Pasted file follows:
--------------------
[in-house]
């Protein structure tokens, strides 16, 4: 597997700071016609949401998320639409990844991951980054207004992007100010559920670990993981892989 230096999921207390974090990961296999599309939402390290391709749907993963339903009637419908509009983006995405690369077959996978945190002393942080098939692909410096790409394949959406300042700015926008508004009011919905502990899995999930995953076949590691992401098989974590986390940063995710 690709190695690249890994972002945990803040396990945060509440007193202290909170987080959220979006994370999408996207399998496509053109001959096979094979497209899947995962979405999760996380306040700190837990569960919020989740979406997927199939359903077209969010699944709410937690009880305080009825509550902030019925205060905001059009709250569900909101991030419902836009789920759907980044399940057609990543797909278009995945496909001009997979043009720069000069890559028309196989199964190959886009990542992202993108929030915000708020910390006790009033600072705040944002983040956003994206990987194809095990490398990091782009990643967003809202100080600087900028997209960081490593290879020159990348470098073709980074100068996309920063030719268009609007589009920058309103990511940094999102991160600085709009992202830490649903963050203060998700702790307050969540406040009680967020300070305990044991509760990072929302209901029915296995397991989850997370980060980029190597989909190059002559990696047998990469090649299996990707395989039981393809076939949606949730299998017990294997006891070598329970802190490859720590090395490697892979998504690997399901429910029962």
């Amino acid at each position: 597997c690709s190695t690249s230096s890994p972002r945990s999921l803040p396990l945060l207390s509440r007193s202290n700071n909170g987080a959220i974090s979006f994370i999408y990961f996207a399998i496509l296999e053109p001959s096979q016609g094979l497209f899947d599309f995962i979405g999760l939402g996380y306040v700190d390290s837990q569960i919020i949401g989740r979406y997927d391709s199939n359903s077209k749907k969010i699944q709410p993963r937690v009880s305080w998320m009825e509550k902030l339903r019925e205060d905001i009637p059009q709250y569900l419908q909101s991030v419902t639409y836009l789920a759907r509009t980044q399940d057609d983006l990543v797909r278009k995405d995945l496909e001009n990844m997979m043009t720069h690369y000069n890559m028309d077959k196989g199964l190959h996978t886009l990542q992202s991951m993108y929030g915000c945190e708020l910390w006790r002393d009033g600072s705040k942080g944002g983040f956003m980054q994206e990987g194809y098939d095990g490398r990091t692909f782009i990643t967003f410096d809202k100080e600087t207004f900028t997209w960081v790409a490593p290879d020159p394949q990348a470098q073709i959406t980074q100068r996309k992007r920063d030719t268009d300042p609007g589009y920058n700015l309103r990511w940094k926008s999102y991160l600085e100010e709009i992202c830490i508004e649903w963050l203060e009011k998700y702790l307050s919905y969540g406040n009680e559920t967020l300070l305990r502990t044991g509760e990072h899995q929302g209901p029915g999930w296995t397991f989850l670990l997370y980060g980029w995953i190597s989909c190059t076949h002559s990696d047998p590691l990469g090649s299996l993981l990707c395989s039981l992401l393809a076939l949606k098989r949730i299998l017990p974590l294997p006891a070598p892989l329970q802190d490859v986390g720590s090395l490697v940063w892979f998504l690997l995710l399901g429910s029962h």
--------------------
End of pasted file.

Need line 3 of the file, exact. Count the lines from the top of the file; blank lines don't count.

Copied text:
């Amino acid at each position: 597997c690709s190695t690249s230096s890994p972002r945990s999921l803040p396990l945060l207390s509440r007193s202290n700071n909170g987080a959220i974090s979006f994370i999408y990961f996207a399998i496509l296999e053109p001959s096979q016609g094979l497209f899947d599309f995962i979405g999760l939402g996380y306040v700190d390290s837990q569960i919020i949401g989740r979406y997927d391709s199939n359903s077209k749907k969010i699944q709410p993963r937690v009880s305080w998320m009825e509550k902030l339903r019925e205060d905001i009637p059009q709250y569900l419908q909101s991030v419902t639409y836009l789920a759907r509009t980044q399940d057609d983006l990543v797909r278009k995405d995945l496909e001009n990844m997979m043009t720069h690369y000069n890559m028309d077959k196989g199964l190959h996978t886009l990542q992202s991951m993108y929030g915000c945190e708020l910390w006790r002393d009033g600072s705040k942080g944002g983040f956003m980054q994206e990987g194809y098939d095990g490398r990091t692909f782009i990643t967003f410096d809202k100080e600087t207004f900028t997209w960081v790409a490593p290879d020159p394949q990348a470098q073709i959406t980074q100068r996309k992007r920063d030719t268009d300042p609007g589009y920058n700015l309103r990511w940094k926008s999102y991160l600085e100010e709009i992202c830490i508004e649903w963050l203060e009011k998700y702790l307050s919905y969540g406040n009680e559920t967020l300070l305990r502990t044991g509760e990072h899995q929302g209901p029915g999930w296995t397991f989850l670990l997370y980060g980029w995953i190597s989909c190059t076949h002559s990696d047998p590691l990469g090649s299996l993981l990707c395989s039981l992401l393809a076939l949606k098989r949730i299998l017990p974590l294997p006891a070598p892989l329970q802190d490859v986390g720590s090395l490697v940063w892979f998504l690997l995710l399901g429910s029962h």